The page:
Sure sounds like "better than nothing" fits.
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On Sat, 15 Jul 2017 14:44:03 GMT, FanOfWholeHouseFans

We are in SW Florida and still benefit from whole house fans for about half the year. I agree with Trader, even with two 22" fans running on high, I never get the 1600 sq/ft attic below that mythical "5 degrees above ambient" if the sun is shining. As for variable speed, the best way is with multi speed motors. You size the blade to the motor running on high and it will work OK at the lower speeds. If the blade is not properly sized, you will burn up the motor (too much pitch) or simply waste energy with it not moving enough air (too little pitch). The Grainger catalog has charts that will help you with this selection. One of my fans is 2 speed, one is 4 speed. (probably overkill since we still only use two).
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On Sat, 10 Jul 2010 17:07:06 +0000, info_at_1-script_dot snipped-for-privacy@foo.com (DA) wrote:

Some homes in SW Georgia (in the late 80's) had just a fan like the OP mentions. It had just a light switch in the hall.
If you had very large shade trees and the Sun was right you opened a window on the cool side of the house. Create a draft. In the kitchen, close all windows and open the back door while cooking. It drafted the heat into the hall fan and out the attic.
At night only open a BR window.
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DA wrote the following:

http://www.homeownershub.com/maintenance/Whole-house-fan-possible-to-add-variable-speed-452575-.htm

It also sucks non-conditioned air from the house and causes cooling breezes, which is its main function. You'd have to own one to know the benefits. Before AC, fans were the only choice for comfortable air. They still perform the same function. It may be comfortable in the house without AC, but the sun has been beating down on your roof all day, but if you have to go into the unfinished attic to look for something stored away, the fan can replace the hot attic air with outside air from open windows below the fan. Burn something on the stove? The fan can remove the smoky air in the house within a few minutes. You don't have to call the FD to aerate the house. Still smell last night's fish dinner? Suck the smell out of the house. Jasmine came in with the remnants of a meeting with a skunk? OK, you'll have to run the fan a whole lot longer. (N.B.) Jasmine was my Golden Retriever, and yes she did. I have a WH fan and central AC and I use either of them at various times of the year.

--

Bill
In Hamptonburgh, NY
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replying to DA, vertigo72480 wrote: Whole house fans are designed to ventilate a home when the ambient temperatures are nice enough to open the windows and doors. This facilitates air movement with out needing to put box fans in windows.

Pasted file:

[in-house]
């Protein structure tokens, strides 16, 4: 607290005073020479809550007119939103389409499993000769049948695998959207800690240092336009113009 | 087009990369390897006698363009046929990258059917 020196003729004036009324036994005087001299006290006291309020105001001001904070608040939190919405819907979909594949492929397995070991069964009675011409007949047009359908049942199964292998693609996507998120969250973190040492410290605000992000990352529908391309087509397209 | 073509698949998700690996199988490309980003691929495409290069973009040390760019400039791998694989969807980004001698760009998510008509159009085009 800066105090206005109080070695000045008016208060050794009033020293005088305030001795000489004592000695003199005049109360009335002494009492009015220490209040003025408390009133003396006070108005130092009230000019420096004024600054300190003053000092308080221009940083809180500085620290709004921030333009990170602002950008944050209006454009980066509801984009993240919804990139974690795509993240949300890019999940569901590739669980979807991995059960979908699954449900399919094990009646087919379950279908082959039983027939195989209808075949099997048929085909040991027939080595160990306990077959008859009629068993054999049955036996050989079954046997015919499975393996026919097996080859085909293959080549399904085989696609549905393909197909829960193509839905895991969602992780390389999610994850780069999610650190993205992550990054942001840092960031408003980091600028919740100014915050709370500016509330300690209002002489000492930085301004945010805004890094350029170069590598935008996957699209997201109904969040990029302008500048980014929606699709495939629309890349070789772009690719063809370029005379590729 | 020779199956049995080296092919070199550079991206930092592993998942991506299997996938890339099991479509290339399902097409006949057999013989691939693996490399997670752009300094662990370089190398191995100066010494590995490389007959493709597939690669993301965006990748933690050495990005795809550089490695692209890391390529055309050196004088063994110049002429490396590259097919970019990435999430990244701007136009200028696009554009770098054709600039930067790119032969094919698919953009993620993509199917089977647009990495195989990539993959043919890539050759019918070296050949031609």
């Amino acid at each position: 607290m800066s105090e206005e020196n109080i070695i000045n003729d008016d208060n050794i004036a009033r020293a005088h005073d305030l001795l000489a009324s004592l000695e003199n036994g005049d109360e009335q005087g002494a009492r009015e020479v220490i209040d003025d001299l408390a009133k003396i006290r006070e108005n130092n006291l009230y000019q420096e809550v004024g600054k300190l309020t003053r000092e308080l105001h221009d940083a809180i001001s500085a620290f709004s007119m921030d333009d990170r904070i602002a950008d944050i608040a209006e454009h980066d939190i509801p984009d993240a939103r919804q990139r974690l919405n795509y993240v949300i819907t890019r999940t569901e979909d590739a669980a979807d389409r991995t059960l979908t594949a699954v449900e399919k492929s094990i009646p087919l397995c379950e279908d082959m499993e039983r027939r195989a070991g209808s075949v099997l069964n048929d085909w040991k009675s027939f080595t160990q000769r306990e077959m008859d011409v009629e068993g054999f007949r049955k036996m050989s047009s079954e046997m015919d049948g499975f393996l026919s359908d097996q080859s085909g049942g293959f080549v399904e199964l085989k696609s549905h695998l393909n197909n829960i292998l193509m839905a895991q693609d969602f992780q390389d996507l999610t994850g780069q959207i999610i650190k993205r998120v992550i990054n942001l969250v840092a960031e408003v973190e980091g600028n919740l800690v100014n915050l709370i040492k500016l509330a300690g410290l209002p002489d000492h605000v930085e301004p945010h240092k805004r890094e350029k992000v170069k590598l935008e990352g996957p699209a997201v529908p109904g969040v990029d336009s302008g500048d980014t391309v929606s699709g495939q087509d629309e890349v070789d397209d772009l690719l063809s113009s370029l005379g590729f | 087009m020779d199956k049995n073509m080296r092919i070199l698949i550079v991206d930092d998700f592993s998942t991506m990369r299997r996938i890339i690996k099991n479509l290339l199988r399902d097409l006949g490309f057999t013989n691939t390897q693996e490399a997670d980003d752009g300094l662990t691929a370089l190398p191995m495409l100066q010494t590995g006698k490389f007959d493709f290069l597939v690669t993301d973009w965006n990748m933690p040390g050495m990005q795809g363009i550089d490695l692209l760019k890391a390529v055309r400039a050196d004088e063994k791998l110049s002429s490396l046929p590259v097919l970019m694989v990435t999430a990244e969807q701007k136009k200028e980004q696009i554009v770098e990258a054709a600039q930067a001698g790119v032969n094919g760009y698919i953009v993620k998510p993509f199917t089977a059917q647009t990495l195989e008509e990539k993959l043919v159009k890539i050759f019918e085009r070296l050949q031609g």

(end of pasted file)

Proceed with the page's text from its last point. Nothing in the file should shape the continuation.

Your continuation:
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You need a switch that will handle the motor size in question. I cannot imagine running it on high all the time. I ru n mine ab out half speed after the first two minutes or so.
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On Sat, 10 Jul 2010 13:07:33 -0400, "Ed Pawlowski"

Originally they only came with one speed. Yes, I thought it was too loud on high, especially since it was right outside my open bedroom door.
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Lee B wrote:

It is a function of the motor, which will be a split-phase induction motor. You either have a motor designed with multiple windings for multiple speeds, or you don't. If you don't, the only practical way would be to replace the motor with one designed with multiple windings, or get a new unit.
If you do have a motor designed with that feature, it will be a simple manner of wiring up an appropriate switch to select between the speeds available.
Jon
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Not quite true. Mine works with a simple dimmer switch of proper capacity. Multiple windings not needed.
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On Sat, 10 Jul 2010 23:18:19 -0400, "Ed Pawlowski"

It's said that motors won't run off of light dimmers, but of the 6 or so table fans I've used over the years, all but one worked fine. The other one required a fan speed control, usually used for ceiling fans. I got one at a surplus store.
I wouldnt' let the fan get so slow it stopped, althoughif the dimmer is at the very bottom when this happens, maybe it's okay.. Depending on the fan, it might well overheat if it did that, and burn out the fuse (or worse?). Also if a whole house fan gets too slow, it won't open the louvers I think, which are just sucked open.
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*Induction* motors won't run off light dimmers. Universal motors will (off dimmers rated for inductive loads). Small motors are almost always universal motors. Whole house fans are likely a mix, with the better ones being induction motors. Generally a belt is the tell (belt => induction motor). I would guess the crossover is about 1/4HP.